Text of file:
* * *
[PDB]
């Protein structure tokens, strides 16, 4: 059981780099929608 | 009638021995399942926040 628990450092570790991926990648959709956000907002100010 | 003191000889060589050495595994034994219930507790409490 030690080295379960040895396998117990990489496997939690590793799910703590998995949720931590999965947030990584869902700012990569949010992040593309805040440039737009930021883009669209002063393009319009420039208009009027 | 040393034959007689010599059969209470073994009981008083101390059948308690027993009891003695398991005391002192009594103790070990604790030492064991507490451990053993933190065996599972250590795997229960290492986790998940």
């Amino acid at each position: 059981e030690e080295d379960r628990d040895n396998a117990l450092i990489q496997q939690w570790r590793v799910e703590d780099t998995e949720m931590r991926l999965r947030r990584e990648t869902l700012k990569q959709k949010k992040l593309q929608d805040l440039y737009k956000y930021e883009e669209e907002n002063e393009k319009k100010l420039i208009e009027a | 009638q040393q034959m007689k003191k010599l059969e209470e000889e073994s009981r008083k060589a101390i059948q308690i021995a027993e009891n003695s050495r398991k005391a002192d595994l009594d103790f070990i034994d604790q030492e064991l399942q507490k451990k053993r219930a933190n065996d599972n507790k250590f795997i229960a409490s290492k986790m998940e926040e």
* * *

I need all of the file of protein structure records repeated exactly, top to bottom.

[PDB]
């Protein structure tokens, strides 16, 4: 059981780099929608 | 009638021995399942926040 628990450092570790991926990648959709956000907002100010 | 003191000889060589050495595994034994219930507790409490 030690080295379960040895396998117990990489496997939690590793799910703590998995949720931590999965947030990584869902700012990569949010992040593309805040440039737009930021883009669209002063393009319009420039208009009027 | 040393034959007689010599059969209470073994009981008083101390059948308690027993009891003695398991005391002192009594103790070990604790030492064991507490451990053993933190065996599972250590795997229960290492986790998940």
């Amino acid at each position: 059981e030690e080295d379960r628990d040895n396998a117990l450092i990489q496997q939690w570790r590793v799910e703590d780099t998995e949720m931590r991926l999965r947030r990584e990648t869902l700012k990569q959709k949010k992040l593309q929608d805040l440039y737009k956000y930021e883009e669209e907002n002063e393009k319009k100010l420039i208009e009027a | 009638q040393q034959m007689k003191k010599l059969e209470e000889e073994s009981r008083k060589a101390i059948q308690i021995a027993e009891n003695s050495r398991k005391a002192d595994l009594d103790f070990i034994d604790q030492e064991l399942q507490k451990k053993r219930a933190n065996d599972n507790k250590f795997i229960a409490s290492k986790m998940e926040e």